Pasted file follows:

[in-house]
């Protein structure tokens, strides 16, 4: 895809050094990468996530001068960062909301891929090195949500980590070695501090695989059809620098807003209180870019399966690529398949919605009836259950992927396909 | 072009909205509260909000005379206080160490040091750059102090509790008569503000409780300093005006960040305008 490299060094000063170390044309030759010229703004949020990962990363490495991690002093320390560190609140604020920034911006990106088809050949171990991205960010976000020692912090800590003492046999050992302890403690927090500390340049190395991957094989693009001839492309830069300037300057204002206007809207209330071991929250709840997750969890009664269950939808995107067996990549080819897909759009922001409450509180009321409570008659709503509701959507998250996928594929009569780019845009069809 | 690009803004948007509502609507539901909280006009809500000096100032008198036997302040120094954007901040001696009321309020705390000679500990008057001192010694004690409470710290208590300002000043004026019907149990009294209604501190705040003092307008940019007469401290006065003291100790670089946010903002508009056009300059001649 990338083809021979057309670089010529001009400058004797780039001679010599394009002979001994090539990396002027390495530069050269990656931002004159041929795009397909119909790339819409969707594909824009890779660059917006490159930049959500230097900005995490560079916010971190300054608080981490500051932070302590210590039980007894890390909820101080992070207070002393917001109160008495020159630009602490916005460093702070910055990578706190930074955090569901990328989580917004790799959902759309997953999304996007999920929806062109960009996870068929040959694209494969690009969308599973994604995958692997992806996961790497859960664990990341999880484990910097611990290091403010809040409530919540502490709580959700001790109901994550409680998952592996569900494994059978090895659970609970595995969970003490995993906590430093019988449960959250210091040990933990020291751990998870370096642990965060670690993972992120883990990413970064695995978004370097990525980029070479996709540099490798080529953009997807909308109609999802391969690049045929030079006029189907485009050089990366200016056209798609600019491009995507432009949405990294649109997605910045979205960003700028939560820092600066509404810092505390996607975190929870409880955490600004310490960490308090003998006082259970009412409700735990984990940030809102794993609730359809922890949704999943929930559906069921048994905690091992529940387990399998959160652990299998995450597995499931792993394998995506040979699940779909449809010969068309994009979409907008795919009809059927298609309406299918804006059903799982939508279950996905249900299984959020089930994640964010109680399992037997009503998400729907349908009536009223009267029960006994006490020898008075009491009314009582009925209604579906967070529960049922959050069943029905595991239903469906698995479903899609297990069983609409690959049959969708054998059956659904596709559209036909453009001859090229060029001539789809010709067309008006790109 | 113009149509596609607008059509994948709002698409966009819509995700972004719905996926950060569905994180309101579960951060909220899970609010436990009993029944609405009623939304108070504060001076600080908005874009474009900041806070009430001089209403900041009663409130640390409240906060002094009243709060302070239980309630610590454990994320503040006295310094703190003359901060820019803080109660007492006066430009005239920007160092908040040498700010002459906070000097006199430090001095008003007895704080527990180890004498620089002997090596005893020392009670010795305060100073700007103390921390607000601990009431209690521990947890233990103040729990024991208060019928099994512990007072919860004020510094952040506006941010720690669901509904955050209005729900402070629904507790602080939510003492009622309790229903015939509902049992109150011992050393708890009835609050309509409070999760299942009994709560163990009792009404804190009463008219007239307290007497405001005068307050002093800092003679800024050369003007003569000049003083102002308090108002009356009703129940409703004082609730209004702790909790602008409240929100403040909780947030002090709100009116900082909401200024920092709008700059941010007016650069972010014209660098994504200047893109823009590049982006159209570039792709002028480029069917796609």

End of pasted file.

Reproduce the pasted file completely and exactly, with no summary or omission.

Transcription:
[in-house]
């Protein structure tokens, strides 16, 4: 895809050094990468996530001068960062909301891929090195949500980590070695501090695989059809620098807003209180870019399966690529398949919605009836259950992927396909 | 072009909205509260909000005379206080160490040091750059102090509790008569503000409780300093005006960040305008 490299060094000063170390044309030759010229703004949020990962990363490495991690002093320390560190609140604020920034911006990106088809050949171990991205960010976000020692912090800590003492046999050992302890403690927090500390340049190395991957094989693009001839492309830069300037300057204002206007809207209330071991929250709840997750969890009664269950939808995107067996990549080819897909759009922001409450509180009321409570008659709503509701959507998250996928594929009569780019845009069809 | 690009803004948007509502609507539901909280006009809500000096100032008198036997302040120094954007901040001696009321309020705390000679500990008057001192010694004690409470710290208590300002000043004026019907149990009294209604501190705040003092307008940019007469401290006065003291100790670089946010903002508009056009300059001649 990338083809021979057309670089010529001009400058004797780039001679010599394009002979001994090539990396002027390495530069050269990656931002004159041929795009397909119909790339819409969707594909824009890779660059917006490159930049959500230097900005995490560079916010971190300054608080981490500051932070302590210590039980007894890390909820101080992070207070002393917001109160008495020159630009602490916005460093702070910055990578706190930074955090569901990328989580917004790799959902759309997953999304996007999920929806062109960009996870068929040959694209494969690009969308599973994604995958692997992806996961790497859960664990990341999880484990910097611990290091403010809040409530919540502490709580959700001790109901994550409680998952592996569900494994059978090895659970609970595995969970003490995993906590430093019988449960959250210091040990933990020291751990998870370096642990965060670690993972992120883990990413970064695995978004370097990525980029070479996709540099490798080529953009997807909308109609999802391969690049045929030079006029189907485009050089990366200016056209798609600019491009995507432009949405990294649109997605910045979205960003700028939560820092600066509404810092505390996607975190929870409880955490600004310490960490308090003998006082259970009412409700735990984990940030809102794993609730359809922890949704999943929930559906069921048994905690091992529940387990399998959160652990299998995450597995499931792993394998995506040979699940779909449809010969068309994009979409907008795919009809059927298609309406299918804006059903799982939508279950996905249900299984959020089930994640964010109680399992037997009503998400729907349908009536009223009267029960006994006490020898008075009491009314009582009925209604579906967070529960049922959050069943029905595991239903469906698995479903899609297990069983609409690959049959969708054998059956659904596709559209036909453009001859090229060029001539789809010709067309008006790109 | 113009149509596609607008059509994948709002698409966009819509995700972004719905996926950060569905994180309101579960951060909220899970609010436990009993029944609405009623939304108070504060001076600080908005874009474009900041806070009430001089209403900041009663409130640390409240906060002094009243709060302070239980309630610590454990994320503040006295310094703190003359901060820019803080109660007492006066430009005239920007160092908040040498700010002459906070000097006199430090001095008003007895704080527990180890004498620089002997090596005893020392009670010795305060100073700007103390921390607000601990009431209690521990947890233990103040729990024991208060019928099994512990007072919860004020510094952040506006941010720690669901509904955050209005729900402070629904507790602080939510003492009622309790229903015939509902049992109150011992050393708890009835609050309509409070999760299942009994709560163990009792009404804190009463008219007239307290007497405001005068307050002093800092003679800024050369003007003569000049003083102002308090108002009356009703129940409703004082609730209004702790909790602008409240929100403040909780947030002090709100009116900082909401200024920092709008700059941010007016650069972010014209660098994504200047893109823009590049982006159209570039792709002028480029069917796609």